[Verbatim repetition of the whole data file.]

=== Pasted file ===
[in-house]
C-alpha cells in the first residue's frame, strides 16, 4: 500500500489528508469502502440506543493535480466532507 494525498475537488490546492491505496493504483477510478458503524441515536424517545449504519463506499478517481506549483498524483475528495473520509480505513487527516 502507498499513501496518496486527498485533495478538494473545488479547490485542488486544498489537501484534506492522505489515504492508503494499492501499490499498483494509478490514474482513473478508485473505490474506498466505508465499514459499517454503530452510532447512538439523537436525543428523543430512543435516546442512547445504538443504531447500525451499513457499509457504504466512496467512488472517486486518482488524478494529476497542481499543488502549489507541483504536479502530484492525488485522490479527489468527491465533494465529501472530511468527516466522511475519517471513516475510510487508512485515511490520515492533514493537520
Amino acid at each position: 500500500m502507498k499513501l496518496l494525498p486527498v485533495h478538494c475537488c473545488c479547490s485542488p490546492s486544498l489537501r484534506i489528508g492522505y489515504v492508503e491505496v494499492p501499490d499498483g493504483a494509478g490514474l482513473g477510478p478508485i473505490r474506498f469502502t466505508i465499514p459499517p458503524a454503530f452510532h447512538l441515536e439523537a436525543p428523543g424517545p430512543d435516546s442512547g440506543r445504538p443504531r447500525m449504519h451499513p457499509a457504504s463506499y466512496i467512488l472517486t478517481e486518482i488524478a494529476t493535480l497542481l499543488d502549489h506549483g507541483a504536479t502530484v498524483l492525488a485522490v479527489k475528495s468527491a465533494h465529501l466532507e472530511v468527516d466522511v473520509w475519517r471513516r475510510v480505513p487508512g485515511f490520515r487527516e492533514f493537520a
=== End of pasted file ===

[in-house]
C-alpha cells in the first residue's frame, strides 16, 4: 500500500489528508469502502440506543493535480466532507 494525498475537488490546492491505496493504483477510478458503524441515536424517545449504519463506499478517481506549483498524483475528495473520509480505513487527516 502507498499513501496518496486527498485533495478538494473545488479547490485542488486544498489537501484534506492522505489515504492508503494499492501499490499498483494509478490514474482513473478508485473505490474506498466505508465499514459499517454503530452510532447512538439523537436525543428523543430512543435516546442512547445504538443504531447500525451499513457499509457504504466512496467512488472517486486518482488524478494529476497542481499543488502549489507541483504536479502530484492525488485522490479527489468527491465533494465529501472530511468527516466522511475519517471513516475510510487508512485515511490520515492533514493537520
Amino acid at each position: 500500500m502507498k499513501l496518496l494525498p486527498v485533495h478538494c475537488c473545488c479547490s485542488p490546492s486544498l489537501r484534506i489528508g492522505y489515504v492508503e491505496v494499492p501499490d499498483g493504483a494509478g490514474l482513473g477510478p478508485i473505490r474506498f469502502t466505508i465499514p459499517p458503524a454503530f452510532h447512538l441515536e439523537a436525543p428523543g424517545p430512543d435516546s442512547g440506543r445504538p443504531r447500525m449504519h451499513p457499509a457504504s463506499y466512496i467512488l472517486t478517481e486518482i488524478a494529476t493535480l497542481l499543488d502549489h506549483g507541483a504536479t502530484v498524483l492525488a485522490v479527489k475528495s468527491a465533494h465529501l466532507e472530511v468527516d466522511v473520509w475519517r471513516r475510510v480505513p487508512g485515511f490520515r487527516e492533514f493537520a